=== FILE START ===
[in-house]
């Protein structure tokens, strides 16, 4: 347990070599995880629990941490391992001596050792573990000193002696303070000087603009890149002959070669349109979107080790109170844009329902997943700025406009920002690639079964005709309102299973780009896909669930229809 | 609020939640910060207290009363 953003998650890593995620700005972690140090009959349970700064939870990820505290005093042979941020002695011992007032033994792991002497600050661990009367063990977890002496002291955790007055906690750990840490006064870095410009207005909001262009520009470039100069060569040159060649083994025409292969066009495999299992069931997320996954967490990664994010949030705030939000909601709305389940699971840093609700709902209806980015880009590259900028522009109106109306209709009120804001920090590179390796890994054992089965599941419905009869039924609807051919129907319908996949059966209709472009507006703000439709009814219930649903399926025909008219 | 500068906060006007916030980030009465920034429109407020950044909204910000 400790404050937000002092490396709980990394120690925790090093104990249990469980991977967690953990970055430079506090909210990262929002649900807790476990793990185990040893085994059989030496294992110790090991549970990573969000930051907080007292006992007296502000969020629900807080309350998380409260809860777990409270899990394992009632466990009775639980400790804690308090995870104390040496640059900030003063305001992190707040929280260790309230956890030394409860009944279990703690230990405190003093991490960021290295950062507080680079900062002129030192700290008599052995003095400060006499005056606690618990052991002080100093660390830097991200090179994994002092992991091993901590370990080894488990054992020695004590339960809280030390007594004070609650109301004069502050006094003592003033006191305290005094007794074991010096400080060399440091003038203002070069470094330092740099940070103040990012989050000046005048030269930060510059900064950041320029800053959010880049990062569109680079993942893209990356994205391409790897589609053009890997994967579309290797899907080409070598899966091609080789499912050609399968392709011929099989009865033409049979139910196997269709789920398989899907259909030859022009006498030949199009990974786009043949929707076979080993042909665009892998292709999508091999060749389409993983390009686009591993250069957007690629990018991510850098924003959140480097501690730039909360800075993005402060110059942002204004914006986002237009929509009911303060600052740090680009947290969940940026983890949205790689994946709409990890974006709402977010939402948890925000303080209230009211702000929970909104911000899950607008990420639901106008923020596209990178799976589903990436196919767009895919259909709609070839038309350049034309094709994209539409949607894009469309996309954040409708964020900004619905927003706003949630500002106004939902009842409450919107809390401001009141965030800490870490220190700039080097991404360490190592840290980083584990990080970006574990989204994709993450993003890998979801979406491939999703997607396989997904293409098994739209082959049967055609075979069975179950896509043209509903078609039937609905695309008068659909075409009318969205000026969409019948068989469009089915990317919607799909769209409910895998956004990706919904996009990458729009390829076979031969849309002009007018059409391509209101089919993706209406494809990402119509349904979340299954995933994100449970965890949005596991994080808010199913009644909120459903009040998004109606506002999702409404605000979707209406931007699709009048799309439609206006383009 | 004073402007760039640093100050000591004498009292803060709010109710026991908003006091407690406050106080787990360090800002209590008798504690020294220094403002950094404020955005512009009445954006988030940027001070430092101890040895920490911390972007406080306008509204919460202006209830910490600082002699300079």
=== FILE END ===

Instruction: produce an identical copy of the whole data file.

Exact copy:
[in-house]
């Protein structure tokens, strides 16, 4: 347990070599995880629990941490391992001596050792573990000193002696303070000087603009890149002959070669349109979107080790109170844009329902997943700025406009920002690639079964005709309102299973780009896909669930229809 | 609020939640910060207290009363 953003998650890593995620700005972690140090009959349970700064939870990820505290005093042979941020002695011992007032033994792991002497600050661990009367063990977890002496002291955790007055906690750990840490006064870095410009207005909001262009520009470039100069060569040159060649083994025409292969066009495999299992069931997320996954967490990664994010949030705030939000909601709305389940699971840093609700709902209806980015880009590259900028522009109106109306209709009120804001920090590179390796890994054992089965599941419905009869039924609807051919129907319908996949059966209709472009507006703000439709009814219930649903399926025909008219 | 500068906060006007916030980030009465920034429109407020950044909204910000 400790404050937000002092490396709980990394120690925790090093104990249990469980991977967690953990970055430079506090909210990262929002649900807790476990793990185990040893085994059989030496294992110790090991549970990573969000930051907080007292006992007296502000969020629900807080309350998380409260809860777990409270899990394992009632466990009775639980400790804690308090995870104390040496640059900030003063305001992190707040929280260790309230956890030394409860009944279990703690230990405190003093991490960021290295950062507080680079900062002129030192700290008599052995003095400060006499005056606690618990052991002080100093660390830097991200090179994994002092992991091993901590370990080894488990054992020695004590339960809280030390007594004070609650109301004069502050006094003592003033006191305290005094007794074991010096400080060399440091003038203002070069470094330092740099940070103040990012989050000046005048030269930060510059900064950041320029800053959010880049990062569109680079993942893209990356994205391409790897589609053009890997994967579309290797899907080409070598899966091609080789499912050609399968392709011929099989009865033409049979139910196997269709789920398989899907259909030859022009006498030949199009990974786009043949929707076979080993042909665009892998292709999508091999060749389409993983390009686009591993250069957007690629990018991510850098924003959140480097501690730039909360800075993005402060110059942002204004914006986002237009929509009911303060600052740090680009947290969940940026983890949205790689994946709409990890974006709402977010939402948890925000303080209230009211702000929970909104911000899950607008990420639901106008923020596209990178799976589903990436196919767009895919259909709609070839038309350049034309094709994209539409949607894009469309996309954040409708964020900004619905927003706003949630500002106004939902009842409450919107809390401001009141965030800490870490220190700039080097991404360490190592840290980083584990990080970006574990989204994709993450993003890998979801979406491939999703997607396989997904293409098994739209082959049967055609075979069975179950896509043209509903078609039937609905695309008068659909075409009318969205000026969409019948068989469009089915990317919607799909769209409910895998956004990706919904996009990458729009390829076979031969849309002009007018059409391509209101089919993706209406494809990402119509349904979340299954995933994100449970965890949005596991994080808010199913009644909120459903009040998004109606506002999702409404605000979707209406931007699709009048799309439609206006383009 | 004073402007760039640093100050000591004498009292803060709010109710026991908003006091407690406050106080787990360090800002209590008798504690020294220094403002950094404020955005512009009445954006988030940027001070430092101890040895920490911390972007406080306008509204919460202006209830910490600082002699300079």